Hymns at Weddings and Funerals: More ‘Baby Food’ than Soul Food, Says Former Archbishop

Rowan Williams, the former Archbishop of Canterbury, has expressed dissatisfaction with the lyrical depth of popular hymns commonly chosen for weddings and funerals, comparing them to “baby food.”

Speaking with The Times, he critiqued these selections as “bland,” suggesting that their popularity stems from being memorable remnants of primary school days.

Lord Williams voiced concern over the diminishing theological richness in hymn choices, noting a decline in hymn presence within educational and societal settings.

His remarks responded to criticisms from Lord Lisvane, the chairperson of the Royal College of Organists, who labeled the hymn “All Things Bright and Beautiful” as “saccharine doggerel” and “deeply depressing.”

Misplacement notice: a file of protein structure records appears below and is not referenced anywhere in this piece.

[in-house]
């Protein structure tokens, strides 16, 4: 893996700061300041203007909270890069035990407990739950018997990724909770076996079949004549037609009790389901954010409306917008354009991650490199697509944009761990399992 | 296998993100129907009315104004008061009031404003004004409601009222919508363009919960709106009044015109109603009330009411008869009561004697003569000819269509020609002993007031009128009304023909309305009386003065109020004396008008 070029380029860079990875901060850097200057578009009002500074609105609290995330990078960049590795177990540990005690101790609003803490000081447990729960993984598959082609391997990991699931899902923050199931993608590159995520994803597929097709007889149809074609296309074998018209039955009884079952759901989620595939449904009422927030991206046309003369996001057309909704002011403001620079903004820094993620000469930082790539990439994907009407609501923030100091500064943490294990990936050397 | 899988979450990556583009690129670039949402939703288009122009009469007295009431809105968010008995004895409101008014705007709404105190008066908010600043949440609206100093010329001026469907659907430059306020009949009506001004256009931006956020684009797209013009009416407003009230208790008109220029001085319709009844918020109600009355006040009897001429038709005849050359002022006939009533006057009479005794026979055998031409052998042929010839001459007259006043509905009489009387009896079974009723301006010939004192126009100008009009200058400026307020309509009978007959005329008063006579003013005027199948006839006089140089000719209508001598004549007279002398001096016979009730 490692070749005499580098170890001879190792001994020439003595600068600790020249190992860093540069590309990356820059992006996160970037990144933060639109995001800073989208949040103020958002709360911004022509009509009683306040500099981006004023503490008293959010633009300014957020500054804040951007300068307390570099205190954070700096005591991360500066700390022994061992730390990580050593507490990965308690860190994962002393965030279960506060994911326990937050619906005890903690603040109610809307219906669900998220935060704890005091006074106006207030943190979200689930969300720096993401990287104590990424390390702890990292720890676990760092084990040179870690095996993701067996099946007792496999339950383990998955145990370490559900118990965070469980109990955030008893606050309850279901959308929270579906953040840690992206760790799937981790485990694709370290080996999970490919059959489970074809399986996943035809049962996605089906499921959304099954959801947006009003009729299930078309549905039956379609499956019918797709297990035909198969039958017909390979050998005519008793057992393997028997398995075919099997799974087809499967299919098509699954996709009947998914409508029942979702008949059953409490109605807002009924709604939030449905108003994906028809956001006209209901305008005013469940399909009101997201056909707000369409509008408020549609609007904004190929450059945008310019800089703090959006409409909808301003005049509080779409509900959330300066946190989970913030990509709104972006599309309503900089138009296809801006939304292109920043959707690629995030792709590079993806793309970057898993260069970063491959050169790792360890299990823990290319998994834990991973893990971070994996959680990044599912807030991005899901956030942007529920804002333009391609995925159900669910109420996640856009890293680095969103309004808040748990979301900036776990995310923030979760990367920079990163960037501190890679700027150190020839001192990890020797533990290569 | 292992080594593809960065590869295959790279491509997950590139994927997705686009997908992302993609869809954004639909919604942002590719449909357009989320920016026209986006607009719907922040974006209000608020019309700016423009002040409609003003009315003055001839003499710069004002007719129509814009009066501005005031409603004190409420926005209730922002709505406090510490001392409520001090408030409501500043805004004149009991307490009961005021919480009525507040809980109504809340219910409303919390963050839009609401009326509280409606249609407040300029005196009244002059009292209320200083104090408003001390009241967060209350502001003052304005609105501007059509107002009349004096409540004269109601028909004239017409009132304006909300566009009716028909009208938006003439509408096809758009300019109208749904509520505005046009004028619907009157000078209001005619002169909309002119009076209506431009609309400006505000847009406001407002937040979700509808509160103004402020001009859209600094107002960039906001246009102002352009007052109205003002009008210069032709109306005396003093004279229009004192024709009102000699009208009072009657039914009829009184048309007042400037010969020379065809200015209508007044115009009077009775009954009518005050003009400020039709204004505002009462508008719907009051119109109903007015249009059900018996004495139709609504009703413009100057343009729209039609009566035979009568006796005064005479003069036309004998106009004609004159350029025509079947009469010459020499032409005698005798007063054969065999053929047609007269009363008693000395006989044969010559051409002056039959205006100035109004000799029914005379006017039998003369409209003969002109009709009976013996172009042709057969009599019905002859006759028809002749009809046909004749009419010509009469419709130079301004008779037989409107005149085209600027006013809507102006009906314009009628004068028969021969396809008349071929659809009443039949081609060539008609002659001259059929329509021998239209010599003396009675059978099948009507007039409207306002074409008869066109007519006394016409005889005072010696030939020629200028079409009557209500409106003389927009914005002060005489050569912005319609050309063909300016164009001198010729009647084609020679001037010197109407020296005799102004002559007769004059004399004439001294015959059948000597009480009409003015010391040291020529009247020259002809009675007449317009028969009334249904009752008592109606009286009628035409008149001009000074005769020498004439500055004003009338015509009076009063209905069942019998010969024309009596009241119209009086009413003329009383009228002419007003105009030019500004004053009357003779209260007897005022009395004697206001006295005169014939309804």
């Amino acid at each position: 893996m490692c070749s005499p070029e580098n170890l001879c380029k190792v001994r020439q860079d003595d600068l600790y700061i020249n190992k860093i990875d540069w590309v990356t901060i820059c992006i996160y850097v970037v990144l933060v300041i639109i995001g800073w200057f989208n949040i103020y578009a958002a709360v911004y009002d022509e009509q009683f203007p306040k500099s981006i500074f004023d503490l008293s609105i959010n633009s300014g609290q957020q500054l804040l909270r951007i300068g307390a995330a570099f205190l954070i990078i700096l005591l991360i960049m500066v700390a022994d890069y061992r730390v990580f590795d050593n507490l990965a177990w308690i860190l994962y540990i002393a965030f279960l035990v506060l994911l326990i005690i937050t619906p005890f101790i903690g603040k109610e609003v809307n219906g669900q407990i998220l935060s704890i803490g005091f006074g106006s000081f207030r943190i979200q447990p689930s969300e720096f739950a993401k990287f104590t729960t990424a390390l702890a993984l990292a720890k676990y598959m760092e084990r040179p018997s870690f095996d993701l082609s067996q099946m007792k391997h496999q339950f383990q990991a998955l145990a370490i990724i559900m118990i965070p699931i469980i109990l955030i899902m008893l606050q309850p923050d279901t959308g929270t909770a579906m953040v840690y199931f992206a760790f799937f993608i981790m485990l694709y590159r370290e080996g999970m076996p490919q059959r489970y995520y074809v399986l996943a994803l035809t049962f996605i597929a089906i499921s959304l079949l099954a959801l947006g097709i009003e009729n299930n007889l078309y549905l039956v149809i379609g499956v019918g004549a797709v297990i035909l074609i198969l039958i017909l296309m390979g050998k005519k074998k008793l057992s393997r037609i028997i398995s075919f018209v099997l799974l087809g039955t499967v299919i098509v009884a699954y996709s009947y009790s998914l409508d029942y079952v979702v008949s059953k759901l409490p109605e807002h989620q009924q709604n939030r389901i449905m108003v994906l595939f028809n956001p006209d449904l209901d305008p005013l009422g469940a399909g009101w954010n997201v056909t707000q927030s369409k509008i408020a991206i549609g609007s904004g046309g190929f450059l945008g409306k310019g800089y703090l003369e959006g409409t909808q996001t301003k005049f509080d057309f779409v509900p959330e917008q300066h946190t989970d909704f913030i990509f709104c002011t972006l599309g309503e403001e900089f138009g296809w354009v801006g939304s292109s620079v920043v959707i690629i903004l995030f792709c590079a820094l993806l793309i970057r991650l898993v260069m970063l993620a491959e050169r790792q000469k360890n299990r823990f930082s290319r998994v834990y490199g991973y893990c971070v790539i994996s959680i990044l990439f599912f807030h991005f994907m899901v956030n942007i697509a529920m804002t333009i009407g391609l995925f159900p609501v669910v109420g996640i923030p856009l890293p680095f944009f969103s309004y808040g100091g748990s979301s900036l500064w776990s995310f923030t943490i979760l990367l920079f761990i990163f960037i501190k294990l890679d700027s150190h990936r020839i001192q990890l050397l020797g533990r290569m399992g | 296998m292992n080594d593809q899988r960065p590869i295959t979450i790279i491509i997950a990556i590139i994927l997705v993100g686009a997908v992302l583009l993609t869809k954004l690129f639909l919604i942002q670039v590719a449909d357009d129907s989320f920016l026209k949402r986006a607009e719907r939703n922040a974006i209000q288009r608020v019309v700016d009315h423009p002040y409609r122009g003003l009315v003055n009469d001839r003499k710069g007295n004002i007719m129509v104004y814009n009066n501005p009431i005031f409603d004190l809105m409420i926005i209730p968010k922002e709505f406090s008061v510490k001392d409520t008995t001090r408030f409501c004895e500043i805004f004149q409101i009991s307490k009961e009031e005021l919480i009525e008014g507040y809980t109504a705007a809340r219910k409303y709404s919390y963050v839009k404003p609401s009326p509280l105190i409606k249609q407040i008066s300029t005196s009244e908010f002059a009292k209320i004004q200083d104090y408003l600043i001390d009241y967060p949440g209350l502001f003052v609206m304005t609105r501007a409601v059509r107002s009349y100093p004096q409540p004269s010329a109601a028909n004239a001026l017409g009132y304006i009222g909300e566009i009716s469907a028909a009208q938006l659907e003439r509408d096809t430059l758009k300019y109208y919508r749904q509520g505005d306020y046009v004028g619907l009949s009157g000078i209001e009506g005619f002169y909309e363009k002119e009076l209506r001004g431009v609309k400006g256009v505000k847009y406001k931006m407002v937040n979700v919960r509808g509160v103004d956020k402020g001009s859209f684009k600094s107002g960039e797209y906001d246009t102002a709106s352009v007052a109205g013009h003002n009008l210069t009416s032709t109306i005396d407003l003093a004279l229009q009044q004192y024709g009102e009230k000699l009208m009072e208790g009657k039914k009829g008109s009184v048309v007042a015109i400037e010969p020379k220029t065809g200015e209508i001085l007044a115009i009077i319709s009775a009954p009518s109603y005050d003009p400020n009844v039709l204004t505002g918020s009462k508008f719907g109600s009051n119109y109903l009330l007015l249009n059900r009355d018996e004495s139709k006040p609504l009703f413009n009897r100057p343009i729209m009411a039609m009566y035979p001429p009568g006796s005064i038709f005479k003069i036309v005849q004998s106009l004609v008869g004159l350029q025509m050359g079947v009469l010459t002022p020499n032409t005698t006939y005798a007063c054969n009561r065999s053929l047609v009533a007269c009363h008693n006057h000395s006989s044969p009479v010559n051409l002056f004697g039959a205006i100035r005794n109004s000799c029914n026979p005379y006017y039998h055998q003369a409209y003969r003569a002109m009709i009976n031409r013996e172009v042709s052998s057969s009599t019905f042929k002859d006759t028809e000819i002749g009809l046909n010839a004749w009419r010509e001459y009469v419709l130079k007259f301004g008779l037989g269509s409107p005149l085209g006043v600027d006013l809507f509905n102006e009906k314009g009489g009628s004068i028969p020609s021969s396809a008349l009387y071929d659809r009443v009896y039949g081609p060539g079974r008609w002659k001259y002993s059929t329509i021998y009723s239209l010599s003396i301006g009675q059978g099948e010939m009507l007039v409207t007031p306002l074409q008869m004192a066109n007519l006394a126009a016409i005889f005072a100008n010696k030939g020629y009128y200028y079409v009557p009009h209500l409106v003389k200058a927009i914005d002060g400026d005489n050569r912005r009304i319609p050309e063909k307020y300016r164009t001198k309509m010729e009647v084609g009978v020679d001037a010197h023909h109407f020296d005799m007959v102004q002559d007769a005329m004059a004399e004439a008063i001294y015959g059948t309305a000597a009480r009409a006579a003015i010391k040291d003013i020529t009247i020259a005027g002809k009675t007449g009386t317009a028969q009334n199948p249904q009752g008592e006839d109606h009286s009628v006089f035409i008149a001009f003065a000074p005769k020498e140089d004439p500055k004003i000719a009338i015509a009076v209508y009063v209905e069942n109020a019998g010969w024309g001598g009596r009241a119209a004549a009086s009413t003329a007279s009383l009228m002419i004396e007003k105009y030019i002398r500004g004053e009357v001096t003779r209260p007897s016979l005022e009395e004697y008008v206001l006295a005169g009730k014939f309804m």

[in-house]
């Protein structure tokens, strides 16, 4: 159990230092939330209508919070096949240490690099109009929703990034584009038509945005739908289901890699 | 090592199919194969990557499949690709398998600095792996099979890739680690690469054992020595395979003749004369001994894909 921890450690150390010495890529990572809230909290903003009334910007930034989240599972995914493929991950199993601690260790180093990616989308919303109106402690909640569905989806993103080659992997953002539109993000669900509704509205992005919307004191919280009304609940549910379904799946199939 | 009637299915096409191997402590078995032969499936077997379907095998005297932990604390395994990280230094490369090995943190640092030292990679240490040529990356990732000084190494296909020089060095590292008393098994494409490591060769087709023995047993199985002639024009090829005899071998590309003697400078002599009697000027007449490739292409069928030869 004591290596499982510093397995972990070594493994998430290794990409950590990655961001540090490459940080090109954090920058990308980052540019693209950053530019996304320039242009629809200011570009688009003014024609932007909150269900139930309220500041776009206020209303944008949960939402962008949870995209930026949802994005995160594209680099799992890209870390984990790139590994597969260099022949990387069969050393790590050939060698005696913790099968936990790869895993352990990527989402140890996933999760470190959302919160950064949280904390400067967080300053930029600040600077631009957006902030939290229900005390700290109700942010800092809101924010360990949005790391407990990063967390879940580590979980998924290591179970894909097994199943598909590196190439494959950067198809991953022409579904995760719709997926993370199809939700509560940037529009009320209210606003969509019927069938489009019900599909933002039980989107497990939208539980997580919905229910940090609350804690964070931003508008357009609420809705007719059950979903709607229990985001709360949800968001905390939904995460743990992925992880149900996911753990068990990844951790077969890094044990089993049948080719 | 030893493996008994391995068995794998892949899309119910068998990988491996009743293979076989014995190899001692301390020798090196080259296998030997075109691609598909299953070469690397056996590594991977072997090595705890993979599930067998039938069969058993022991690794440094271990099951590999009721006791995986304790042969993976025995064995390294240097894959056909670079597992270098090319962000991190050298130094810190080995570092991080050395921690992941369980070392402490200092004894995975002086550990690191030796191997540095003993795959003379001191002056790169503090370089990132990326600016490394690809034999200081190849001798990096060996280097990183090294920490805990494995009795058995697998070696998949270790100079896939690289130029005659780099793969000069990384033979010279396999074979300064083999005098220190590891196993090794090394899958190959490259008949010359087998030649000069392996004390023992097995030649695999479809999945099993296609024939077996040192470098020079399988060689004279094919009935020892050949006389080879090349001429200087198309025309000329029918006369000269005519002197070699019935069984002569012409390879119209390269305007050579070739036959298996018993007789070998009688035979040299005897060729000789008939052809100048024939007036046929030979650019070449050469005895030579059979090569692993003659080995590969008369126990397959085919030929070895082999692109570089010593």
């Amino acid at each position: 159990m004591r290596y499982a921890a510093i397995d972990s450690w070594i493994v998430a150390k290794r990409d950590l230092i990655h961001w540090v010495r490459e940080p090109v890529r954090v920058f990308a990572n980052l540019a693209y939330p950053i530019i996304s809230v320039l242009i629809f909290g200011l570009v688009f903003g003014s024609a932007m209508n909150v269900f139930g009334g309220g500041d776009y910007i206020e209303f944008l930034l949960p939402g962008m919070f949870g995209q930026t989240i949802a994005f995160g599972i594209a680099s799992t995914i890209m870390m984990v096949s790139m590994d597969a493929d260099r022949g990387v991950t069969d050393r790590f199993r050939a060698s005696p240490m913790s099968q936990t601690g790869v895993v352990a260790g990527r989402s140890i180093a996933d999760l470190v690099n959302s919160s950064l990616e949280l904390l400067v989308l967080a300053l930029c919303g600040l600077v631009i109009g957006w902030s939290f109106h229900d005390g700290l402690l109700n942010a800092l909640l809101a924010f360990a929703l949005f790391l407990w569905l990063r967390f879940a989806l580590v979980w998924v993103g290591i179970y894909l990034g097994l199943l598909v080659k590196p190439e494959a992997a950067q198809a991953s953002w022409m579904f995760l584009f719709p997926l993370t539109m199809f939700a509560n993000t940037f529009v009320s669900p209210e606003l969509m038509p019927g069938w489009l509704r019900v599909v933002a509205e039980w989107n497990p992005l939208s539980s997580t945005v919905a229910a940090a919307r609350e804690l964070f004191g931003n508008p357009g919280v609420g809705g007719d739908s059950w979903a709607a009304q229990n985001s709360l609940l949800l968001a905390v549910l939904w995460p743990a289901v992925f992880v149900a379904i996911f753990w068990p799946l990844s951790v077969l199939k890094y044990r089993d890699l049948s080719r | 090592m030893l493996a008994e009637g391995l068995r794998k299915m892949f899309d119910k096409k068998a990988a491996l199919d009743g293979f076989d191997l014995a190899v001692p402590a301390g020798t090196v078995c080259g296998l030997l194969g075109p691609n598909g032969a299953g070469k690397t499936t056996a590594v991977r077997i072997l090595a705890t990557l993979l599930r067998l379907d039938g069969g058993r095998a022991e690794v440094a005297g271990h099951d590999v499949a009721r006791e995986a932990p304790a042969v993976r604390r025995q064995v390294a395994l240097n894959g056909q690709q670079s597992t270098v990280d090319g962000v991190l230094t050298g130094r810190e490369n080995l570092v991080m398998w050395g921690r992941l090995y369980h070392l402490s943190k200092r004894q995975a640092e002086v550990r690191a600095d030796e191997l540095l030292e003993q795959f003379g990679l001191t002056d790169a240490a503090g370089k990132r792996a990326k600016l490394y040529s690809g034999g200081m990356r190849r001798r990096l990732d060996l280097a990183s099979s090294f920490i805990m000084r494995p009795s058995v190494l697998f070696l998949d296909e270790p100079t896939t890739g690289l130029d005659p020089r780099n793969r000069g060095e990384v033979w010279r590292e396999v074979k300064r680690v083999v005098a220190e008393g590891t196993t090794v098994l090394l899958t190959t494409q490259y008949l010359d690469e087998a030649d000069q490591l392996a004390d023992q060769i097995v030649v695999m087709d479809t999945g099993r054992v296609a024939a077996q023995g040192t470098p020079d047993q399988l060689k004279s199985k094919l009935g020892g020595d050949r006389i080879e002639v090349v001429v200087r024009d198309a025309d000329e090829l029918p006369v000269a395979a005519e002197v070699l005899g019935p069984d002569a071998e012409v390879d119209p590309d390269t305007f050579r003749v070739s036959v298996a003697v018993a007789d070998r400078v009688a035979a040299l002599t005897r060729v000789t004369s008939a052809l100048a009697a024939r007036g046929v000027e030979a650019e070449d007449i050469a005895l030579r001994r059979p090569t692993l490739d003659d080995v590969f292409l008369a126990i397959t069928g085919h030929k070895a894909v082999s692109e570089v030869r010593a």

“All Things Bright and Beautiful,” composed in 1848, tops the Church of England’s recommended hymns for wedding ceremonies and remains prevalent on many lists for special occasions.

Williams described this hymn as particularly “bland” and potentially “aggressive” in its full form.

He highlighted a general lack of hymn knowledge in today’s secular society, where many default to the simple hymns they learned in childhood.

This trend, according to Williams, results in hymns that cater primarily to a youthful, school-level audience.

Lord Williams emphasized that hymns should “nourish the spirit,” enriching listeners through narratives, metaphors, and imagery.

He praised hymns like “Love Divine, All Loves Excelling” and “Come, O Thou Traveller Unknown” by Charles Wesley for their profound spiritual and theological depth.

To address this, Williams has called for an increase in hymn singing within schools and urged religious education teachers to deepen their engagement with musical expressions of faith.

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